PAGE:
10th Mountain foundation funds a legacy
Vail, CO Colorado
LEADVLLE, Colorado ” On Memorial Day, veterans of the 10th Mountain Division gathered in the hills above Leadville to celebrate the 50th Anniversary of their World War II monument on Tennessee Pass.
The date also marks the creation of the 10th Mountain Division Foundation, which was born on the same date after a nationwide outpouring of support for the memorial, outside of Leadville.
In 1958, a call for contributions in a news report by the then-popular radio broadcaster Lowell Thomas brought in donations far exceeding the cost of the monument, according to Hugh Evans, a veteran with the division and vice president of the foundation board.
Separate from the 10th Mountain Division Association, which is the fellowship arm of the division, the foundation was formed to manage the excess funds.
With an unpaid board of mostly veterans, foundation officials maintain the Tennessee Pass monument, hold memorial ceremonies, and fund scholarships and programs for veterans and their families, Evans said.
The 10th Mountain Division was formed at the outset of World War II as the only army unit organized for mountain and winter warfare. The unit performed valiantly, with 30 percent losses in a successful campaign in Italy and across Europe, Evans said.
Tenth Mountain troops were slated for deployment to Japan when President Truman dropped the atomic weapons that ended the war, Evans said.
Vail founder Pete Seibert was a member of the division while a handful of its veterans helped found skiing in Aspen after the war.
The division holds regular reunions of the division and hosts trips to Italy to revisit battle sites.
Many in their unit ranks, however, are getting older or have passed on, Evans said, and descendants of veterans are carrying on the torch.
The division was re-invented as a modern light infantry unit in the 1990s, Evans said, and 10th Mountain troops serving in Iraq and Afghanistan have formed a separate association and foundation, and there is talk that the two groups will combine forces.
With foundation assets of about $350,000 in the 1980s, veterans made a push to raise more than $1 million through private donations, and today the foundation lists assets of about $2.3 million, Evans said.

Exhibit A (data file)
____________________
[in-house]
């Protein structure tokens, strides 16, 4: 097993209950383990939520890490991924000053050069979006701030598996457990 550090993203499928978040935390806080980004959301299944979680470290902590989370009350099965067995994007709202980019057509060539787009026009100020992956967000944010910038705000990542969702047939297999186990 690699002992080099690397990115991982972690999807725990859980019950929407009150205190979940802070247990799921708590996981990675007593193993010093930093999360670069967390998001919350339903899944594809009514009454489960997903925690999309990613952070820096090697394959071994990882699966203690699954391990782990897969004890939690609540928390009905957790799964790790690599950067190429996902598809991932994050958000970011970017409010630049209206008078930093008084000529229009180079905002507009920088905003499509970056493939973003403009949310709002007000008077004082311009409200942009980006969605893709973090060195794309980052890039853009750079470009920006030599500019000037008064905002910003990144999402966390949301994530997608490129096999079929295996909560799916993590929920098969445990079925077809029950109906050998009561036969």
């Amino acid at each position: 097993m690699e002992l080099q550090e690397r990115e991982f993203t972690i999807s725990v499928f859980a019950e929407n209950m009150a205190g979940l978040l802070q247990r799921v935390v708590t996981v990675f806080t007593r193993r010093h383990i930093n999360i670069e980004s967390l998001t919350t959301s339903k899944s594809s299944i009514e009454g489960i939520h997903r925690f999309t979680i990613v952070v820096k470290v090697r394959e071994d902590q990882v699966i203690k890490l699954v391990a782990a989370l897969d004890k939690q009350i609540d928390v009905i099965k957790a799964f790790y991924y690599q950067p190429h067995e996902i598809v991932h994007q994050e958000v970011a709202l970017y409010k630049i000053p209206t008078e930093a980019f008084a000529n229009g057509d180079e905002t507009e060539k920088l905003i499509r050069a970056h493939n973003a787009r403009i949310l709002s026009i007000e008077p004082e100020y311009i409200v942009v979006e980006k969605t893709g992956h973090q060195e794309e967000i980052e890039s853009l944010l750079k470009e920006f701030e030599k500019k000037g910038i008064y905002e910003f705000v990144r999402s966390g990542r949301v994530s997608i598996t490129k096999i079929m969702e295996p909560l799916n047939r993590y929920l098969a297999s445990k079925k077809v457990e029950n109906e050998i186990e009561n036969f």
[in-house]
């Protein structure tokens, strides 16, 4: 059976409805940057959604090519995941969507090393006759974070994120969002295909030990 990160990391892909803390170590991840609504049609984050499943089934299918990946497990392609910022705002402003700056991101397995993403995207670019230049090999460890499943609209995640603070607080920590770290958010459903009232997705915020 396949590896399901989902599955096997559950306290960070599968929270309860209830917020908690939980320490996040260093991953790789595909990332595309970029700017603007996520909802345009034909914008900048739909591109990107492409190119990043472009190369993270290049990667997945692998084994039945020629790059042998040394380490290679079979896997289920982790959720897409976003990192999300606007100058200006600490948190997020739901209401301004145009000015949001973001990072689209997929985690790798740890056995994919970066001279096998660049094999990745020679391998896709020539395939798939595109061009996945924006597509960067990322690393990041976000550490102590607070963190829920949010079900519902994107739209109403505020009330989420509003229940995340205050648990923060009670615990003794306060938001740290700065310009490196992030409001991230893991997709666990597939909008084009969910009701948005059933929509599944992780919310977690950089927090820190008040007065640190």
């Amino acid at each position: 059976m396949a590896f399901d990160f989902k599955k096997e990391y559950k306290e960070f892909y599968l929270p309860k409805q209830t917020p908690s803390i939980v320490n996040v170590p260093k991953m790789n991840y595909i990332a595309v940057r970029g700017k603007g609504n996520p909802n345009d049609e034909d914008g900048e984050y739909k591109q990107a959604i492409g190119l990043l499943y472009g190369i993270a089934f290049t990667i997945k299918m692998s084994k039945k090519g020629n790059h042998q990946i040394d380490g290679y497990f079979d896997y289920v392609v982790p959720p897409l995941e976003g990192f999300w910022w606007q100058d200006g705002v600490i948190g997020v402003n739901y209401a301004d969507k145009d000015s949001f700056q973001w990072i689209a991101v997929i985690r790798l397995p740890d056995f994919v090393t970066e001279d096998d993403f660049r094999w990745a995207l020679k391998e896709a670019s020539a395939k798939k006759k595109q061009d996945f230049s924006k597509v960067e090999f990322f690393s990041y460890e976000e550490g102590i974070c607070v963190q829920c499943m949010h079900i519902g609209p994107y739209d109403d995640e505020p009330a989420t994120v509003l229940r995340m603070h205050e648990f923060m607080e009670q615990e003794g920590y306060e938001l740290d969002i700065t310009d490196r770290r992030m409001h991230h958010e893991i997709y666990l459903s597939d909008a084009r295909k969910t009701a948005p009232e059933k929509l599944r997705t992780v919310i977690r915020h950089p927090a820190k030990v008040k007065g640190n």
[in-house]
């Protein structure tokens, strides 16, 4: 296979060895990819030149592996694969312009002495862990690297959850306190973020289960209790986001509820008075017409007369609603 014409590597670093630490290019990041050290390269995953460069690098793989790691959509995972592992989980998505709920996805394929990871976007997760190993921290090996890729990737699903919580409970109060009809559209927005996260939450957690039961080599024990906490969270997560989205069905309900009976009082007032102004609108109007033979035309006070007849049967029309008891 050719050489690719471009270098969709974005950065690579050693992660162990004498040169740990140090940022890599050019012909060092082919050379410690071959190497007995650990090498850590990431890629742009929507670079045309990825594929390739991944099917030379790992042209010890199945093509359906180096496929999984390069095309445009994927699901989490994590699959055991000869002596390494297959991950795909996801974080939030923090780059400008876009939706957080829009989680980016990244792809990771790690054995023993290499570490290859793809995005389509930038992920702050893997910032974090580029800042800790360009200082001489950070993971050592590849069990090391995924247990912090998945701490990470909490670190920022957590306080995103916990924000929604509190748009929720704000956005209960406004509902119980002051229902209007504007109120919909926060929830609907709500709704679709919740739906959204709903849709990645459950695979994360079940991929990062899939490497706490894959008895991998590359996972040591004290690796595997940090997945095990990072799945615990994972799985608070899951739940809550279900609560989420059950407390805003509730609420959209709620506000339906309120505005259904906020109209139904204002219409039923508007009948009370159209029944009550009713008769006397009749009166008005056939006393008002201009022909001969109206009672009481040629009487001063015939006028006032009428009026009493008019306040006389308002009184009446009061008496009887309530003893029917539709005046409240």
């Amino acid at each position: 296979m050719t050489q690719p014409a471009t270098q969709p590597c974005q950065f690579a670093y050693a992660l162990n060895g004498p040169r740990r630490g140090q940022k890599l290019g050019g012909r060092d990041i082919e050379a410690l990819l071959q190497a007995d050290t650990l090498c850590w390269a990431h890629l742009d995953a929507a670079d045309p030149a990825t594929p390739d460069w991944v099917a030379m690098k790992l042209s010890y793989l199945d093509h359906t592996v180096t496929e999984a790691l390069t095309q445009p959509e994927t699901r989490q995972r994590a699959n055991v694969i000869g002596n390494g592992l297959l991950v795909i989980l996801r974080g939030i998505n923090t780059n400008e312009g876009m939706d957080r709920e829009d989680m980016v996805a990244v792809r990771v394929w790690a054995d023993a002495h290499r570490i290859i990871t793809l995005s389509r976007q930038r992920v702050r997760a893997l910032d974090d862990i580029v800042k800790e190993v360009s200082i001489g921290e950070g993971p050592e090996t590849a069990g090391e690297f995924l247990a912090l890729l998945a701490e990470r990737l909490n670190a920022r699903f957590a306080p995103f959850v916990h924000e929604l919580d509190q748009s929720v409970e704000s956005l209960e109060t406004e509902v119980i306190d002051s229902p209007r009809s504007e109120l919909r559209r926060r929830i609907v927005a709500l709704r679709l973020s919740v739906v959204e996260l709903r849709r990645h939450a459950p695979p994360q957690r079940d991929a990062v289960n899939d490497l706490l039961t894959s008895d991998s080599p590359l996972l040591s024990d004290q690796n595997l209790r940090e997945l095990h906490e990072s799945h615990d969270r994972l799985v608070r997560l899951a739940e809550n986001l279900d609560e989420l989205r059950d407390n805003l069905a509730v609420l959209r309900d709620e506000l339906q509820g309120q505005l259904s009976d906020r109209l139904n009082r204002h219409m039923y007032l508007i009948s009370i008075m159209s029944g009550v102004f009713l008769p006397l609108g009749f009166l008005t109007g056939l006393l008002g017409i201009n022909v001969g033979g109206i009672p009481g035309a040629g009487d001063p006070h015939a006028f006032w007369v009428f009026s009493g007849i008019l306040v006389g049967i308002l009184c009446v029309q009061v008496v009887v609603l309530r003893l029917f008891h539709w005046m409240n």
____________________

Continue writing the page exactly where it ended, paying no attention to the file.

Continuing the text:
Annual contributions, mostly from the families or estates of veterans as well as dividends on investments make up most of the foundation’s annual income, much of which goes to the growing an endowment.
In 2006, the foundation paid out more than $28,000 in scholarships, allocated $15,000 to fund a resource center at the Denver Public Library and issued some $23,000 in funds for an educational film and historical re-enactments.
Each year, about $4,000 goes to maintain memorials and hold services in the U.S. and in Italy.Foundation money also goes to the Colorado Historical Society, Evans said.
The foundation employs an executive director, who also works for the National Ski Patrol in Denver where she takes a salary and where the foundation board makes regular contributions.
Evans, like many 10th Mountain veterans, remembers the rigorous training at Camp Hale, between Minturn and Leadville.
Troops went out on three-week tours where soldiers trudged all day on skis and stayed up all night on calls for guard duty, Evans said.
“Just stomped the snow down with your skis, turned them over and slept on them,” Evans said. “I thought they were going to kill us all off.”
But the rigorous training, and later flatland infantry training in muddy trenches of camps in Texas, enabled troops to tackle the rigors of war and cemented lifelong friendships.
“It was heavy combat,” Evans said of the campaign in Italy, where out of 15,000 men, 975 men died and 4,000 were wounded.